E.M. Forster wrote, “We must be willing to let go of the life we have planned, so as to have the life that is waiting for us.”
Change is inevitable, and the wisest words in all the world are these, this, too, shall pass. For better for for worse, nothing lasts. We live in a constant state of transience.
There are been lots of changes, both on the macro and the micro level, over the past while. Deaths, the overturning of fortunes and of governments, friends dealing with serious health issues, prizes won and lost, public scandal and careers ended, hearts broken, dreams dashed and dreams born.
It’s easy to get dragged into everything, to feel the need to enter into every discussion, to have an opinion on this and that and keep our eyes glued to social media and the 24-hour news, to rant against every injustice and rail against the unfair powers that be. And I’ve been right on in there with the best of them. Chatter, chatter, chatter. But yesterday The Best Beloved, perhaps sensing overload, suggested we take The Rescuepoo and head out to the beach, about an hour from our home. Such a wise man is The Best Beloved.
The sea was gentle, the clouds gauzy, the sky a soft mauvish-blue. A few gulls wheeled above and bobbed on the water. The outgoing tide had left a glassy reflection on the liminal space between sea and beach. As I walked I couldn’t help but think, as the waves rolled back and forth, over and over, of the great healing constancy of nature. How tiny I felt, with just us three out there, next to the wide, wide water and sky. How insignificant, and yet, paradoxically, how connected.
A few years ago, when I was in the midst of a crippling depression, the result of the suicide of my brother (the second of my brothers to die by his own hand), and a particularly bleak period in my career, The Best Beloved and I rented, for the winter, a house facing this very beach and every day I took a long walk and sang Leonard Cohen’s “If It Be Thy Will” over and over again as a prayer to The Ineffable to help me accept what seemed unacceptable. Slowly, I healed, and things changed, as things do. Things got better, but even as they did, I understood what I had not understood before — that circumstances will, one day, get bad again, and that is as it should be. That is, in short, life.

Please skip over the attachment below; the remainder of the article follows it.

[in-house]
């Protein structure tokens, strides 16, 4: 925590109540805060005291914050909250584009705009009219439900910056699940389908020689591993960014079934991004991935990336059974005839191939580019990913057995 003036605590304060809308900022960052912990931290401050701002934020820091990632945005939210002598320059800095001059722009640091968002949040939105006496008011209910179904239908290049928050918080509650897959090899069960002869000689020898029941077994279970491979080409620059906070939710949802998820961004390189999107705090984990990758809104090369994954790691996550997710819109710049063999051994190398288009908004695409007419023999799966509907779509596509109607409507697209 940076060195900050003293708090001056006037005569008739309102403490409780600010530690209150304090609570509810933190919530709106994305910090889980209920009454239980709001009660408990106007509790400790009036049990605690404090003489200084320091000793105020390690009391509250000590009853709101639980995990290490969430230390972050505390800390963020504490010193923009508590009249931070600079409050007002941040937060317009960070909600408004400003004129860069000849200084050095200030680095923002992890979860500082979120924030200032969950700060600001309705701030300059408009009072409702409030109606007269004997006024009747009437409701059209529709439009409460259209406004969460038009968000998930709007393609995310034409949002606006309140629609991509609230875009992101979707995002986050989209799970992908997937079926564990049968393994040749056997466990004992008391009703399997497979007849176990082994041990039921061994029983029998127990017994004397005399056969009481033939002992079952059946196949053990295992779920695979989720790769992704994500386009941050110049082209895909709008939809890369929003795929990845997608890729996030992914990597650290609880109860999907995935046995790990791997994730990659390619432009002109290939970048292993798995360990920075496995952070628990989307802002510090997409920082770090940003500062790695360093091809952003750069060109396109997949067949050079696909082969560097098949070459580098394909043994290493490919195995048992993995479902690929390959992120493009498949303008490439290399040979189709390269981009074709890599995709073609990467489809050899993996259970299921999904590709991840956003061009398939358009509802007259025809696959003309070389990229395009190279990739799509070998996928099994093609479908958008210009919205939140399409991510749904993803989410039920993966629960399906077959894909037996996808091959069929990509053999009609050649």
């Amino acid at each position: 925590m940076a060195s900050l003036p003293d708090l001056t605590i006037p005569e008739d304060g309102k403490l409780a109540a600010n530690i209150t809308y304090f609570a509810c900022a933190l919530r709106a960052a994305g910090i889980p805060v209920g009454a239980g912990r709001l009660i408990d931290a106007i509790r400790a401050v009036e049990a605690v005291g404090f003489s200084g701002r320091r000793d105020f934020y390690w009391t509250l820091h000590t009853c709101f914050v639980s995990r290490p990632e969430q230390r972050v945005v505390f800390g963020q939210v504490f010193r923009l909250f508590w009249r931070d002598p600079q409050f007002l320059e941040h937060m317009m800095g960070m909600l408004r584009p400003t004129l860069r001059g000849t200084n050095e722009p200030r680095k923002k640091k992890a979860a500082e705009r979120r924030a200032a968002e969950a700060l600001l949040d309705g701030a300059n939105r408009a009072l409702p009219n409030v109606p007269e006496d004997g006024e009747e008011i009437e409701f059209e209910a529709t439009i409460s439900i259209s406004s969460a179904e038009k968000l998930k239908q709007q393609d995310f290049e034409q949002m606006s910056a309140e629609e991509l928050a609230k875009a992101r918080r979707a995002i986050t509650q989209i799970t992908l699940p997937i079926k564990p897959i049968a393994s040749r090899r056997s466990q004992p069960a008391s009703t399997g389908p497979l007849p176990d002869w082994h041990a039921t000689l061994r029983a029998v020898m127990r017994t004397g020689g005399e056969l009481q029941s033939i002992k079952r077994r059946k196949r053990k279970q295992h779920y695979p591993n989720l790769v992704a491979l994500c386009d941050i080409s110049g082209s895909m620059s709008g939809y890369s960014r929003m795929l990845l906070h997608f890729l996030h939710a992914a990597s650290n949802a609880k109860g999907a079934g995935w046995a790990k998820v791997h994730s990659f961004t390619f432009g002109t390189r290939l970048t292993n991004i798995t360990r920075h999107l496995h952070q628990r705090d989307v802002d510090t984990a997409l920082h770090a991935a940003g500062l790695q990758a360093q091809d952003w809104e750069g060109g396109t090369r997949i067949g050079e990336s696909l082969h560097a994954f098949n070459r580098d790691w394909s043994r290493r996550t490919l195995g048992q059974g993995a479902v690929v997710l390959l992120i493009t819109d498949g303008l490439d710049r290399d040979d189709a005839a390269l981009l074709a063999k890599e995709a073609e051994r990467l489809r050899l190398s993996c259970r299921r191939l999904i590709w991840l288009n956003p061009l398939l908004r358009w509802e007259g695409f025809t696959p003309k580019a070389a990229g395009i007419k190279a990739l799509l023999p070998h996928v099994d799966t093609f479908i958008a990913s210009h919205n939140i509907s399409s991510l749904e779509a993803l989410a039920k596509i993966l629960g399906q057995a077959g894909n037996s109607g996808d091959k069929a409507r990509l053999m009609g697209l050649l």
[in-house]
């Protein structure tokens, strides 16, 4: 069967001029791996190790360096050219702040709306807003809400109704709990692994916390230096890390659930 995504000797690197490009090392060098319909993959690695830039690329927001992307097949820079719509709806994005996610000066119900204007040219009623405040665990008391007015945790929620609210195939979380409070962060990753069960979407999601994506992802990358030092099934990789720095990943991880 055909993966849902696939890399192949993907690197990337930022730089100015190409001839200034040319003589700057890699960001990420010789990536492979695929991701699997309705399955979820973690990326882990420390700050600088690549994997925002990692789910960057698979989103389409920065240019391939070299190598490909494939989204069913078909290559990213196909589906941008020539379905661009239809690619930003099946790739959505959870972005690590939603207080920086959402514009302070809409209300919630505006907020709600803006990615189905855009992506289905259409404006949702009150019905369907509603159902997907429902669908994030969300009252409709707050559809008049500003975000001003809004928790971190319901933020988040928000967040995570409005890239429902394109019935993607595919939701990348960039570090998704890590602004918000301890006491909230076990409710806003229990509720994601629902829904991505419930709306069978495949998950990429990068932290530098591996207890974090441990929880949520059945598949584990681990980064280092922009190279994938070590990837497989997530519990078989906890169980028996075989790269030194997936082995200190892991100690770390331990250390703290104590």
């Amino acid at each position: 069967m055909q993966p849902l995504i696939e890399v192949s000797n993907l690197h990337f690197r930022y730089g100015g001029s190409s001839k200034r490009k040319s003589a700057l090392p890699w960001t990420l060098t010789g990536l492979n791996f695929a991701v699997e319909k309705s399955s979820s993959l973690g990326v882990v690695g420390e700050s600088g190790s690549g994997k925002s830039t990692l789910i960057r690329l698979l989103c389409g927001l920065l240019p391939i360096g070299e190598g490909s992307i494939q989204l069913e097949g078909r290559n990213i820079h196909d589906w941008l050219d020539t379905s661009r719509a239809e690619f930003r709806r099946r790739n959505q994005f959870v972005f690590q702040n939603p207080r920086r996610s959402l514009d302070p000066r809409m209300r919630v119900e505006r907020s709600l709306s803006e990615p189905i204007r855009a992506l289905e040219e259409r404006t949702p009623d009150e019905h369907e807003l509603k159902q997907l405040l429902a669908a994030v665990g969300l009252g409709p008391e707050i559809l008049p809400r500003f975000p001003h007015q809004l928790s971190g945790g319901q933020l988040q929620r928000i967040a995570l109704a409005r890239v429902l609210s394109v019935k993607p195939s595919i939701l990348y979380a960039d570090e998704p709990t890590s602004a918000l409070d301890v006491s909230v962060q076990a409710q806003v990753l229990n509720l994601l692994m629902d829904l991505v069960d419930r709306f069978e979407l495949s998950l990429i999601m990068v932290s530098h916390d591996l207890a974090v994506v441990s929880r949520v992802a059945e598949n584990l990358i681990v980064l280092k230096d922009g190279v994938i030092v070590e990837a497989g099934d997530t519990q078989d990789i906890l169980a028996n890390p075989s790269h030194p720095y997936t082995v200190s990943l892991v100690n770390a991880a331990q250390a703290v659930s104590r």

Consider that Forster quote. What Forster does not say is, “we must be willing to let go of the life we have planned, so as to have the FANTASTIC, AMAZING, PAIN-FREE life that is waiting for us.” He just says THE life that’s waiting for us. Whatever that may be.
We may have little control over the form that life takes. Things like war and illness and age and other people are, in many cases, simply beyond our influence. But what we can do is learn to let go, to understand our own tiny, and yet meaningful, place. What do I mean by that? I mean this: while I am quite sure no one on social media, for example, is really waiting for another comment from me about the latest scandal-de-jour, and thus I can let go of my own ego’s involvement in things beyond my scope of influence, I am equally sure my neighbor, who had a death in the family, could probably use a cup of tea and a listening ear; the man asking for help getting his homeless daughter home could probably use a few dollars; a sick friend would appreciate having her dog walked. And so on.
As I tell The Ineffable, as many moments as I can remember, that I am willing to let go of this moment so as to concentrate on the next, that I am willing to keep my eyes on what is right in front of me rather than what is happening many miles away, that I am willing, yes, to let go even of my own ambitions in favor of what’s actually happening, I may just discover the life that’s waiting for me is already here — imperfect and glorious and broken and beautiful as it is.